"Under the current system, homeowners pay money to insurance companies who in turn spend much of that on purchasing reinsurance. Then, if there is no natural disaster at the end of the year, the money is taken off the table and put into someone's pocket. The [catastrophe] fund would ensure the money would stay on the table and accumulate over the years," Mr. O'Leary said.

Under the proposal, the commonwealth would put $7.5 million into the CAT Fund for two years in order to satisfy Internal Revenue Service rules for tax-exempt status. The fund would then be administered by a governing board within the state treasurer's office. All insurers across the state would be required to contribute to the fund annually.

There has been talk in recent years about creating a national catastrophe fund, although Congress has balked at the plan. Much of the resistance has come from officials in landlocked states where insurance carriers do not share the same level of risk as those in coastal areas.

The same regional divide may be an issue here as well; state legislators in central and western Massachusetts are reportedly reluctant to establish a catastrophe fund that would mainly benefit coastal areas like the Cape and Islands.

But Mr. O'Leary said high insurance premiums on the coast have a ripple effect across the state.

"You can't just break your foot without it affecting your whole body. If insurance companies are paying outrageous amounts for reinsurance on the Cape, it is going to affect the industry in Worcester and in Springfield," he said.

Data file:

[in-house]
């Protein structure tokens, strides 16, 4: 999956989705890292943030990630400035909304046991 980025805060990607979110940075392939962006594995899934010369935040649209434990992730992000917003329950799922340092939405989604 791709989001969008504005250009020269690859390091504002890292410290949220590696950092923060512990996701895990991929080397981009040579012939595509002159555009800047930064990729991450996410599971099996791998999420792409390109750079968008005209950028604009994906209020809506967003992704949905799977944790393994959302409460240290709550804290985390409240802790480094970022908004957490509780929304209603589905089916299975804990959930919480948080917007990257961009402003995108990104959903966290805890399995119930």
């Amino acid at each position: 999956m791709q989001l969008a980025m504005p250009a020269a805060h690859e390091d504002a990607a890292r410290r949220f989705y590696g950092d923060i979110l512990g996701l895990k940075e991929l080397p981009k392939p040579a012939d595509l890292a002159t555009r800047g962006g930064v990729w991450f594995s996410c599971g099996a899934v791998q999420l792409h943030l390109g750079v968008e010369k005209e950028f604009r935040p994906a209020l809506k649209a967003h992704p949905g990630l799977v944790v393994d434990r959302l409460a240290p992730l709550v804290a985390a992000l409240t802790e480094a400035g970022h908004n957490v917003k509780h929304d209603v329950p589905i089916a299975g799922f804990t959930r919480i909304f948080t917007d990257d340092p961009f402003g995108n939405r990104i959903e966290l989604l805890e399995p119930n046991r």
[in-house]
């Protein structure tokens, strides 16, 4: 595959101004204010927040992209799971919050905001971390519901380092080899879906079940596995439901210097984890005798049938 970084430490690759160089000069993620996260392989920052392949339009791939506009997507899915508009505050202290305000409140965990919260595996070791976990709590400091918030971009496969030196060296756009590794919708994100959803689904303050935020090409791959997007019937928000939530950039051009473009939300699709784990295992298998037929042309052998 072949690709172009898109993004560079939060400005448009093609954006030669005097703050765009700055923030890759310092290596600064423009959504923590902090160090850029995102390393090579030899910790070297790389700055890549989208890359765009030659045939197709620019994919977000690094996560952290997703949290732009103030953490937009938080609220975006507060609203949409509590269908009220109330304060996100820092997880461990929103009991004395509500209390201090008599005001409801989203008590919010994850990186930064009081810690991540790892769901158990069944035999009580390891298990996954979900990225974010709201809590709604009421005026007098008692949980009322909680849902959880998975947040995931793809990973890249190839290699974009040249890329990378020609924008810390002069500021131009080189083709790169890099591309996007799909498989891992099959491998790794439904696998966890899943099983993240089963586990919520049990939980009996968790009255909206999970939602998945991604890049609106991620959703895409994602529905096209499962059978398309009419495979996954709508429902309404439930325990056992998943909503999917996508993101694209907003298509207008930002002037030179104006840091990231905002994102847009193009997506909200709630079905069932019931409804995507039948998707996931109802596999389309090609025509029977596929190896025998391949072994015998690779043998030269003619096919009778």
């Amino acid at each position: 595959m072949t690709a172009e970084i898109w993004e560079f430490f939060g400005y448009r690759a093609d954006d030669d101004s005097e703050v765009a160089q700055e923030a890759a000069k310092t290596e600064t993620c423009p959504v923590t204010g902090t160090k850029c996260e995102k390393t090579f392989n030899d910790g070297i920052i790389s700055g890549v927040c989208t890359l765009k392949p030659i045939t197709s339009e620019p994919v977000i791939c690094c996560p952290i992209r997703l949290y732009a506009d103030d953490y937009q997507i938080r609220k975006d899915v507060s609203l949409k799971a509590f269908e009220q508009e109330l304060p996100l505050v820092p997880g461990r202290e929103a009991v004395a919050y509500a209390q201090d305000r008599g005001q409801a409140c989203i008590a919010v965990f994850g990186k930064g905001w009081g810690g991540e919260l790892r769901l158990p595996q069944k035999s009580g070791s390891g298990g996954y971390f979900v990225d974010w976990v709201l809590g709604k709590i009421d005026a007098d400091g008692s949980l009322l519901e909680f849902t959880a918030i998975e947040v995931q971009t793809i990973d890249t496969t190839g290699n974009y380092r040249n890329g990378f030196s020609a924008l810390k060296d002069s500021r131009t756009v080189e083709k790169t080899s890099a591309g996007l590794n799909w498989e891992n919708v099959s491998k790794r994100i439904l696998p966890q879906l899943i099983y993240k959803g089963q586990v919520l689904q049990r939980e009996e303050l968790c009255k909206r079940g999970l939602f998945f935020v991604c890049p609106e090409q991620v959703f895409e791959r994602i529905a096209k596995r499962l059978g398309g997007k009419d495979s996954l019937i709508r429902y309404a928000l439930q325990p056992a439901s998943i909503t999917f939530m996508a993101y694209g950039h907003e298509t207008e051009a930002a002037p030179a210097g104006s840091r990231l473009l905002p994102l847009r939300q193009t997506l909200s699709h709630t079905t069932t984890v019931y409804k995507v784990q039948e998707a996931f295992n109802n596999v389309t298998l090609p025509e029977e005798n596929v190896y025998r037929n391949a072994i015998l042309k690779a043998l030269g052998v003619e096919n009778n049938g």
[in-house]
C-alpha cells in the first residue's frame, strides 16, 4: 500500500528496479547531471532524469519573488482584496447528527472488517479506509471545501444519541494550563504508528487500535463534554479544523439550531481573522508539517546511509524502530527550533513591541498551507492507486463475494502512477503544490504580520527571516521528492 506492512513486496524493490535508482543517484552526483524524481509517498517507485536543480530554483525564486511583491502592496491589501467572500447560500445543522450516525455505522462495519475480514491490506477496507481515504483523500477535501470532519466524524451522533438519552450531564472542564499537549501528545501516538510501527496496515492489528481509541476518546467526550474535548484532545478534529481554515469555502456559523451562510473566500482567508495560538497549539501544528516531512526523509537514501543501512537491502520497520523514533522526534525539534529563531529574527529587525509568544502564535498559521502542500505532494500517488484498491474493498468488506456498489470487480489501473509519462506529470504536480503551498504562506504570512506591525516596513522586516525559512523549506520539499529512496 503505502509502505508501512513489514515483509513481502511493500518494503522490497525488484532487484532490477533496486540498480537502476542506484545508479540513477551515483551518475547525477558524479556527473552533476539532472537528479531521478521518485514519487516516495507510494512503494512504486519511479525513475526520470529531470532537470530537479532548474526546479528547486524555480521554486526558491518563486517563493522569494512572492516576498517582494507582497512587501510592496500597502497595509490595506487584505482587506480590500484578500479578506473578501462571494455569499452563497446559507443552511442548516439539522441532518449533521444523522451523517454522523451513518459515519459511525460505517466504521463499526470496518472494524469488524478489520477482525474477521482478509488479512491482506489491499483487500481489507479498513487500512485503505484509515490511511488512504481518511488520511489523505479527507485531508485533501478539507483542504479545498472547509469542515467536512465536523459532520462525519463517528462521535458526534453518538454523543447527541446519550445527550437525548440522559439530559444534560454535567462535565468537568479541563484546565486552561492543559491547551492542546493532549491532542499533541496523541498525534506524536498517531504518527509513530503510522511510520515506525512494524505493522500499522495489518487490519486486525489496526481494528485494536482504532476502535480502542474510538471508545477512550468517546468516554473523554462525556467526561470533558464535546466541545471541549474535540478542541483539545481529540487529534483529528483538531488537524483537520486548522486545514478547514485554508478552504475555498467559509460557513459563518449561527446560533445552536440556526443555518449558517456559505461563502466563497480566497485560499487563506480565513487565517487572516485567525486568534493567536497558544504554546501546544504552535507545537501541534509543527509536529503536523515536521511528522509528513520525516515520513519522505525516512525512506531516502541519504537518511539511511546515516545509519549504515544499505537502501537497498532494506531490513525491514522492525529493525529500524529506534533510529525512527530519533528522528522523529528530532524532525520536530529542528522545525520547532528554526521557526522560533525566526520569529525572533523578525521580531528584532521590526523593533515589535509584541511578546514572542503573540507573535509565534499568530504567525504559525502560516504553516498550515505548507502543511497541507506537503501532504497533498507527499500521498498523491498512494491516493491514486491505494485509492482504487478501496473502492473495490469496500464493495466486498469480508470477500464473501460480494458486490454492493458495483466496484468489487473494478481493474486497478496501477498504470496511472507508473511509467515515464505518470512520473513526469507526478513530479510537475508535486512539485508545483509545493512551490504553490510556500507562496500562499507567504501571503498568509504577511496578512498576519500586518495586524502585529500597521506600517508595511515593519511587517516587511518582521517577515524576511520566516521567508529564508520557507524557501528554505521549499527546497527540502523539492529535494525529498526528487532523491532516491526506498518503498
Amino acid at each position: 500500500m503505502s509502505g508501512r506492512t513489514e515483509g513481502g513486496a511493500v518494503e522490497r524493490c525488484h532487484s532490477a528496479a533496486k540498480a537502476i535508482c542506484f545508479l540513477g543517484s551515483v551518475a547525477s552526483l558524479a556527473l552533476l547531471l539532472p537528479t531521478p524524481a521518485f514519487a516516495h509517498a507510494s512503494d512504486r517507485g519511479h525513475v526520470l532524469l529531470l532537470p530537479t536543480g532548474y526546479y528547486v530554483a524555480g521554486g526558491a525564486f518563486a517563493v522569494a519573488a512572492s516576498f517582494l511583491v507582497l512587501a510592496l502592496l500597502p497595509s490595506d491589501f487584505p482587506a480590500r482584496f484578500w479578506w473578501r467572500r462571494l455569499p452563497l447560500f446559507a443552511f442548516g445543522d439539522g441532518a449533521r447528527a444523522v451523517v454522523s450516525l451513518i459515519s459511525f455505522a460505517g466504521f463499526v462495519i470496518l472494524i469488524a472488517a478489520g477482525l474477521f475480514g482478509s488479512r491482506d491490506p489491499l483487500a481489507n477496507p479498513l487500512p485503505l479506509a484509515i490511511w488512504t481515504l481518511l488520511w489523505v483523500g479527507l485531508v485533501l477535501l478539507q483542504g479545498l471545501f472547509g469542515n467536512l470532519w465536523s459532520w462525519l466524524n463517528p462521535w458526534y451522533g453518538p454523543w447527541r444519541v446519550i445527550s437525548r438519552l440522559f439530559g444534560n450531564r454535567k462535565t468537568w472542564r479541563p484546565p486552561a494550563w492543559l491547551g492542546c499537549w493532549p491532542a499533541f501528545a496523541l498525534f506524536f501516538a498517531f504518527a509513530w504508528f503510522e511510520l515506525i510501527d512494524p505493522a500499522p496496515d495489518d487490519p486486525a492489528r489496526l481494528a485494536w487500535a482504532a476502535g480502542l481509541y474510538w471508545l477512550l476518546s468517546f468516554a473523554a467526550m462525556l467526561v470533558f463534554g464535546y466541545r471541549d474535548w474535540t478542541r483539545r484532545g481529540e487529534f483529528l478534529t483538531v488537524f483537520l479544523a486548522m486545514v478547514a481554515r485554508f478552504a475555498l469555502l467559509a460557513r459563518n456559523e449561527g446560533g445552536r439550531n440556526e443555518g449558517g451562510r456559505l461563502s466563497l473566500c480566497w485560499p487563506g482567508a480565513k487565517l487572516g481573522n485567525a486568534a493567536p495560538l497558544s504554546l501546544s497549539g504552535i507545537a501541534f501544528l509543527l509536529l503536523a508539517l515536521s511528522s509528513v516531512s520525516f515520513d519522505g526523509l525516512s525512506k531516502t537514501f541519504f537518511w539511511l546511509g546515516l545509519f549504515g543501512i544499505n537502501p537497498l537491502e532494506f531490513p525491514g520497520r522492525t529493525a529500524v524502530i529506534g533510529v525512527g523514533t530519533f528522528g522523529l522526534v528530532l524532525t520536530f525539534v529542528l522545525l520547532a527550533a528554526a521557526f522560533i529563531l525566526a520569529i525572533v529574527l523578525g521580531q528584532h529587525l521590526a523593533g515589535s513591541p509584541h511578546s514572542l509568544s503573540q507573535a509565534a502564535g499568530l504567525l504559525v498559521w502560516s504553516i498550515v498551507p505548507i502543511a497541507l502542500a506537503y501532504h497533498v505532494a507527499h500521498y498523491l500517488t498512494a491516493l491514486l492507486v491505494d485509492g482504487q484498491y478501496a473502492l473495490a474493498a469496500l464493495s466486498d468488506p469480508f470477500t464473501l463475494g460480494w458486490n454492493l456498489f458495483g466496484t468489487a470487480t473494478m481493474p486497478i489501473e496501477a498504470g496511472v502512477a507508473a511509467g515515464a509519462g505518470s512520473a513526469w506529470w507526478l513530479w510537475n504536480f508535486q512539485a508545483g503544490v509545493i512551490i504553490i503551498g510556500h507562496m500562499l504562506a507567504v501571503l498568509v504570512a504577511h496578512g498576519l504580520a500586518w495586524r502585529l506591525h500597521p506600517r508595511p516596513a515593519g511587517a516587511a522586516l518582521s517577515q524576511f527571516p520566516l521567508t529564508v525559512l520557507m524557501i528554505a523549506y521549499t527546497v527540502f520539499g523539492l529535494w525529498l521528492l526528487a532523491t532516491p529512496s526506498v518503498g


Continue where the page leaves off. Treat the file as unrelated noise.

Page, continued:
Senator O'Leary said he wants to see an end to red-lining, the practice of insurance companies offering coverage to homeowners in one area while refusing to insure those in other areas. He said legislators may try to require insurers to serve the entire state or none of it.

"The private market is not very well regulated, and I don't think this practice of insuring a home in one part while refusing to write a policy in another part of the state is very equitable," he said.

Information provided by the Massachusetts Division of Insurance bears out the growing trend of red-lining. While a total of 81 insurance companies provide coverage in Hamden County and 79 provide coverage in Franklin County, only 23 carriers provide insurance to Dukes County. Another seven companies will provide some insurance on the Island, but only in certain areas.

Paula Aschettino, founder and chairman of the recently formed Citizens for Homeowners Insurance Reform, said she was encouraged to see lawmakers and Gov. Deval Patrick put the issue on the front burner.

Ms. Aschettino also said she hopes state officials will focus on the scientific models that are used to drive up the exorbitant rates by private insurance companies. The Cape-based citizens group, she said, has studied historical storm patterns which indicate only a handful of category two hurricanes have hit the Cape and Islands in the past 144 years.

"We are most concerned about these large increases based on predictions of storms and disasters when there is no historical data to suggest such a catastrophe is imminent, or even likely. It seems like someone is taking advantage of the situation," she said.